An unusual visit
The look in Cole Fielder's eyes said more than words. When two Minnesota Twins baseball players and two of the team's all-time greats walked into his bedroom Wednesday afternoon, the eight-year-old didn't move. But his eyes did. "When his eyes go...
The look in Cole Fielder's eyes said more than words.
When two Minnesota Twins baseball players and two of the team's all-time greats walked into his bedroom Wednesday afternoon, the eight-year-old didn't move.
But his eyes did.
"When his eyes go up, that means yes," said his mother, Dori Fielder.
Twins Michael Cuddyer and Mike Redmond, along with Hall of Famer Harmon Killebrew and two-time World Series champion Dan Gladden, visited Cole as part of the Twins Winter Caravan.
Cole has Type I spinal muscular atrophy (SMA), a motor neuron disease which causes the muscles to atrophy, and can't leave the house during cold months.
Doctors diagnosed Cole with SMA when he was just five weeks old.
Today, Cole is in a wheelchair, on a ventilator, has no motor functions and can't speak. His eyes are his only form of communication.
"I'm sure it's a little overwhelming for him," said Redmond, a catcher entering his second season with the Twins. "On the other hand, I'm sure it's something he'll remember for the rest of his life."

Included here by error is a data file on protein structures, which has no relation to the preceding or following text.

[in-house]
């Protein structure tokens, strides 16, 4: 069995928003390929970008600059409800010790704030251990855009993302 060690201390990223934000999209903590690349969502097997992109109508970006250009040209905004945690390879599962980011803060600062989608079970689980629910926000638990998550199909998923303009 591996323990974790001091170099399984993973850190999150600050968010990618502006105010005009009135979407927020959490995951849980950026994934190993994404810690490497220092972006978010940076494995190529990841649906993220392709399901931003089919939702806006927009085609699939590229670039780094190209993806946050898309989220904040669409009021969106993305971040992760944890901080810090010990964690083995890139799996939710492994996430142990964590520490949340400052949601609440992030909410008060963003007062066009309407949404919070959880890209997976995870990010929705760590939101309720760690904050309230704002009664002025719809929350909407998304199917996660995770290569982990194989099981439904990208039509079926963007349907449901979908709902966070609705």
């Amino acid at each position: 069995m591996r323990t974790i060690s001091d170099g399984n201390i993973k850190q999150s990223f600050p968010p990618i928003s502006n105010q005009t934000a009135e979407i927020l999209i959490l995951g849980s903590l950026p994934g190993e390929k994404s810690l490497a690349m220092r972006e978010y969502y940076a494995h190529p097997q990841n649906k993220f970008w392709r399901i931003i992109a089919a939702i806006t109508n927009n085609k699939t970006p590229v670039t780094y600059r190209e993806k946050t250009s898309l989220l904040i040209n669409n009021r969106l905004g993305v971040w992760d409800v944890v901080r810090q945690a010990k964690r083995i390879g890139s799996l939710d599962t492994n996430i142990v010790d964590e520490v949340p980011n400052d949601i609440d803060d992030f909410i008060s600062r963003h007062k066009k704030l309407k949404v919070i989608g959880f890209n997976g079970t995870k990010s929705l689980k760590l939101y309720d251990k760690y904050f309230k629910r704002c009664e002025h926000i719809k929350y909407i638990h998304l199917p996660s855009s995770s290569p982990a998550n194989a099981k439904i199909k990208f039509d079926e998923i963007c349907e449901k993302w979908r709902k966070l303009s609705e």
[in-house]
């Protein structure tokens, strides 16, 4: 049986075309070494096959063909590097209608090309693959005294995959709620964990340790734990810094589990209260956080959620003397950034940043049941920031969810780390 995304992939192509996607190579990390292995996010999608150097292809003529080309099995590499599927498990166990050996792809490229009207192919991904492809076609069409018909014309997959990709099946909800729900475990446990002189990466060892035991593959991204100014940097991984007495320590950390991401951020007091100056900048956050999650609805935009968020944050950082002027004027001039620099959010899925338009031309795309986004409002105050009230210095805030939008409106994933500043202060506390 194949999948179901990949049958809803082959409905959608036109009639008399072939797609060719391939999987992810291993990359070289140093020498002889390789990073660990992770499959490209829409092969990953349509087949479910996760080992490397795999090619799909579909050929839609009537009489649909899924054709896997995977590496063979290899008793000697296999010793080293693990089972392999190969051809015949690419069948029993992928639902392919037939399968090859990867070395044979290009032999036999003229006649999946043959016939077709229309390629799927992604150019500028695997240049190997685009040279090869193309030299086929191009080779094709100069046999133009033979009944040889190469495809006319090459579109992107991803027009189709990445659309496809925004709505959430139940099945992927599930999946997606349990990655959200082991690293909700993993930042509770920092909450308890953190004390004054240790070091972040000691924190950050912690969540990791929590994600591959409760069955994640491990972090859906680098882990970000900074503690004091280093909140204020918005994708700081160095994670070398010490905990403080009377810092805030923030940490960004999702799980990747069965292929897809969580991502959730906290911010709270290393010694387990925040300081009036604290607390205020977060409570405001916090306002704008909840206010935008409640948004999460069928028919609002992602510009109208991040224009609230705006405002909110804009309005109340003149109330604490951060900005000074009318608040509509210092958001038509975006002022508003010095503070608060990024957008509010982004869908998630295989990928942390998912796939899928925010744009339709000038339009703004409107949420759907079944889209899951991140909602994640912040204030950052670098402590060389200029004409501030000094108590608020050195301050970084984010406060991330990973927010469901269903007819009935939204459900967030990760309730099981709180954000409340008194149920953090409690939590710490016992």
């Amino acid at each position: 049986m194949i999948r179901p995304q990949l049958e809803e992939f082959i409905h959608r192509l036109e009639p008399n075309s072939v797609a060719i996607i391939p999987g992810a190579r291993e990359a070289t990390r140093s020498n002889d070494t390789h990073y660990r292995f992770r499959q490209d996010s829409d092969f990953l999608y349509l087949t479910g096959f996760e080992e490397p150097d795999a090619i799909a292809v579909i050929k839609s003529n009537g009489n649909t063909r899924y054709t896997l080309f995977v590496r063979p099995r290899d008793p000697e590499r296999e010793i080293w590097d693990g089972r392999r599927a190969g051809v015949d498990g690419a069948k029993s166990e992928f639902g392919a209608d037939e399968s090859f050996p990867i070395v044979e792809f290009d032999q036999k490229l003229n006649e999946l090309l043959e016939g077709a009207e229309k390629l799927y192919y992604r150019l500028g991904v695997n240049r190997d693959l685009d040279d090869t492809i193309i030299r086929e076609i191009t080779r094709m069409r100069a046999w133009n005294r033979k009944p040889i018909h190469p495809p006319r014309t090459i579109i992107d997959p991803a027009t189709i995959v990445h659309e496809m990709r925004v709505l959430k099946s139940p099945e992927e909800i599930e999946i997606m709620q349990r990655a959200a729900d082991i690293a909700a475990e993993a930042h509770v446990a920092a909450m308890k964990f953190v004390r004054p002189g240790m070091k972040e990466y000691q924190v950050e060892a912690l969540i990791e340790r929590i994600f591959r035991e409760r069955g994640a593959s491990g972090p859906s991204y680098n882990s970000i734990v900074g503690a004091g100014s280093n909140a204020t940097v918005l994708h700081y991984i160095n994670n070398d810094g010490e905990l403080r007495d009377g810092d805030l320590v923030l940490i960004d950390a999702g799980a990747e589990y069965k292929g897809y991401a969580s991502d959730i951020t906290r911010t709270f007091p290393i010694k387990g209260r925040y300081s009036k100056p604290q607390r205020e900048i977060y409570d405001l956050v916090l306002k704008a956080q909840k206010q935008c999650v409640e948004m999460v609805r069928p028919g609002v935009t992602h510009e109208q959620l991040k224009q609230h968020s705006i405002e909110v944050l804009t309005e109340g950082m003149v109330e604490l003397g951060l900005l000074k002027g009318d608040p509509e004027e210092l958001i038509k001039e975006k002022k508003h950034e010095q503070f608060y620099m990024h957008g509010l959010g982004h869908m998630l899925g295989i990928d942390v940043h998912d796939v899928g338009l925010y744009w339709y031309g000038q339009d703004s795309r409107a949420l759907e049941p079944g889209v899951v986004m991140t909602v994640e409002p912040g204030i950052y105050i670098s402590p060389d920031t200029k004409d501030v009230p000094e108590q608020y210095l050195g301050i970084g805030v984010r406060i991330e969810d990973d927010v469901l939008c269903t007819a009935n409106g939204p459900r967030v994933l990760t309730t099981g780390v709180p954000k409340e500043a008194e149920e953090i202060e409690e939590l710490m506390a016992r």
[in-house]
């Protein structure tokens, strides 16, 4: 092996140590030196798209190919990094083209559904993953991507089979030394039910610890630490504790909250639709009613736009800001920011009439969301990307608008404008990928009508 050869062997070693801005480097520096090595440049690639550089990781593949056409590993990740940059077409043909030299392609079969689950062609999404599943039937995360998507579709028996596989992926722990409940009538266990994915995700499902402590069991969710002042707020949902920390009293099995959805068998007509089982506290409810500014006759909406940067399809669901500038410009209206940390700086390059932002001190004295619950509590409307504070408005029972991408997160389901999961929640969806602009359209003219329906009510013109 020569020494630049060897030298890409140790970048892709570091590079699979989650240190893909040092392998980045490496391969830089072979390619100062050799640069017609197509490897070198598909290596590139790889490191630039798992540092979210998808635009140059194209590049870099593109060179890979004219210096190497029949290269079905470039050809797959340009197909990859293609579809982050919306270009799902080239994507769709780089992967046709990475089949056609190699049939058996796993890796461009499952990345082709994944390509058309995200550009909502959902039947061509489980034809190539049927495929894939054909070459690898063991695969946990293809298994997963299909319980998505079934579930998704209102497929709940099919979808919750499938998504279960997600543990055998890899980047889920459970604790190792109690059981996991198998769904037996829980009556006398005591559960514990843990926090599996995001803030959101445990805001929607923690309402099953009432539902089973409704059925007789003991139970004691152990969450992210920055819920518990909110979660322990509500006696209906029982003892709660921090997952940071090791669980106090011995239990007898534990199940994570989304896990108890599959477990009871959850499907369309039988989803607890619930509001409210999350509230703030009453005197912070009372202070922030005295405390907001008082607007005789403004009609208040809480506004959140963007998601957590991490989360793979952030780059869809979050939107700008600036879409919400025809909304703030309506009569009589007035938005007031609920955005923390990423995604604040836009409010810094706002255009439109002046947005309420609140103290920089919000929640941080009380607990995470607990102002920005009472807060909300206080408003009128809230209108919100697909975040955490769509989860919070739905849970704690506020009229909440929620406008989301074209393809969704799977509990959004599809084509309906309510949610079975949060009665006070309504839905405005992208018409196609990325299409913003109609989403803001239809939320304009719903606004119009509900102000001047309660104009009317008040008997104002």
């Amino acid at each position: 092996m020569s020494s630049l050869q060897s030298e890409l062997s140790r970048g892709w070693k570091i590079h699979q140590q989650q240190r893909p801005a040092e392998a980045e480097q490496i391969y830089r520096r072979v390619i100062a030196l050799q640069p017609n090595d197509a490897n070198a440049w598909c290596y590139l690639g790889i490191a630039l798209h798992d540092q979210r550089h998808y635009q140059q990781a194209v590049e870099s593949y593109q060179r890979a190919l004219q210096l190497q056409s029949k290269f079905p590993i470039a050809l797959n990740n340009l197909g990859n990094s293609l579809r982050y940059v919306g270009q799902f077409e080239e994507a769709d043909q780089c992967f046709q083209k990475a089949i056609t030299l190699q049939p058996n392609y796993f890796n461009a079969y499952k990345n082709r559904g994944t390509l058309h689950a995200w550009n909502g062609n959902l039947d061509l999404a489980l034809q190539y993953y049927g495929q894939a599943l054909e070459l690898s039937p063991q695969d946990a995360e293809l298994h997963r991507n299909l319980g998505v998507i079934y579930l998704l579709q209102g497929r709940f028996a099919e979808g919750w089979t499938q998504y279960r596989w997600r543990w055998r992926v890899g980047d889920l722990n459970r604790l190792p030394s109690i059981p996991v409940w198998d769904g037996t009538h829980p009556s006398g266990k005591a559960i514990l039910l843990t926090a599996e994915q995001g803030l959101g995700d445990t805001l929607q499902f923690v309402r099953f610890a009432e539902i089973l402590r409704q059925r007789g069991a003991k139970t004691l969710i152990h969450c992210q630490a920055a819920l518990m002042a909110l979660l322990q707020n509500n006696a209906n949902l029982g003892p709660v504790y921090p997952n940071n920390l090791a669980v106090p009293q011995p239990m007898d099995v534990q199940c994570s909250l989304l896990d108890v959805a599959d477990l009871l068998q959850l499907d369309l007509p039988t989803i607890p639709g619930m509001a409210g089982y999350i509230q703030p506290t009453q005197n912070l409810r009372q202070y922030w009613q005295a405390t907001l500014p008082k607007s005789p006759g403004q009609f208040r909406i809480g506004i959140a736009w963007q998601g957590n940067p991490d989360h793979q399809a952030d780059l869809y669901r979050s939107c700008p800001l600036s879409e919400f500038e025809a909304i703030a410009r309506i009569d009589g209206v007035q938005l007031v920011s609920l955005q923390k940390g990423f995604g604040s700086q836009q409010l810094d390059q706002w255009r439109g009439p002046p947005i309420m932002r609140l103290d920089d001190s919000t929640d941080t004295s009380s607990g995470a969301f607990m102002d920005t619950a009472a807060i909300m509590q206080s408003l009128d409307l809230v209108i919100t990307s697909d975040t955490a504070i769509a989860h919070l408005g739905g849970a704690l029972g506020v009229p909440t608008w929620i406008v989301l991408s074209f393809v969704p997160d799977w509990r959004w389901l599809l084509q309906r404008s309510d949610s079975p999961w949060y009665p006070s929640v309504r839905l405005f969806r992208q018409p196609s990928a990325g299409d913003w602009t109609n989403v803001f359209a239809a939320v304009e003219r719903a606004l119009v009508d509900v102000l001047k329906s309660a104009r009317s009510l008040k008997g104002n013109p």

The caravan spent more than 30 minutes at the Fielder's house in Rothsay, speaking with Cole and his family, taking pictures and signing memorabilia.
"I don't think they realize what they really did for him and did for us," Dori said.
The players said they do very few house calls during the regional goodwill tour, which also stopped in the Duluth, Wadena and Fergus Falls on Wednesday.
"It's very unique," said Cuddyer, a third baseman entering his sixth season. "We don't necessarily get to single homes."
While the family rubbed shoulders with the players, the youngest members of the Fielder family, 5-year-old Tori and 4-year-old Noah, enjoyed playing with 'T.C.', the Twins mascot, who brought memorabilia items for the kids.
However, the most surprising moment for the Fielder family was the appearance of Killebrew, who wasn't scheduled to be with the team.
"To come to a home like this, I think, is a pretty special thing to do," said the 69-year-old Killebrew. "They're real Twins fans here."
That may be an understatement.
Everything in Cole's room is associated with the Twins.
The pennants on the wall, the blanket on his bed and countless other Twins items show the family's dedication to the baseball team.
The allegiance began when a Twins baseball game caught Cole's attention four years ago.
"My brother just started watching it a little bit and he started liking it," said 13-year-old Nick Fielder. "So we started watching it."
Today, it's his best outlet and a bonding tool for the Fielder family.
"I didn't even start watching baseball until Cole started watching baseball," said his father, Rick Fielder.
Kay Siebert, one of Cole's former nurses, spent the past two years urging the public relations staff that handles the caravan to make a stop in Rothsay to visit Cole.
Siebert could hardly hold back tears of joy when she saw Cole with the players.
"I was just tickled," Siebert said. "This is the kind of think Cole really lives for."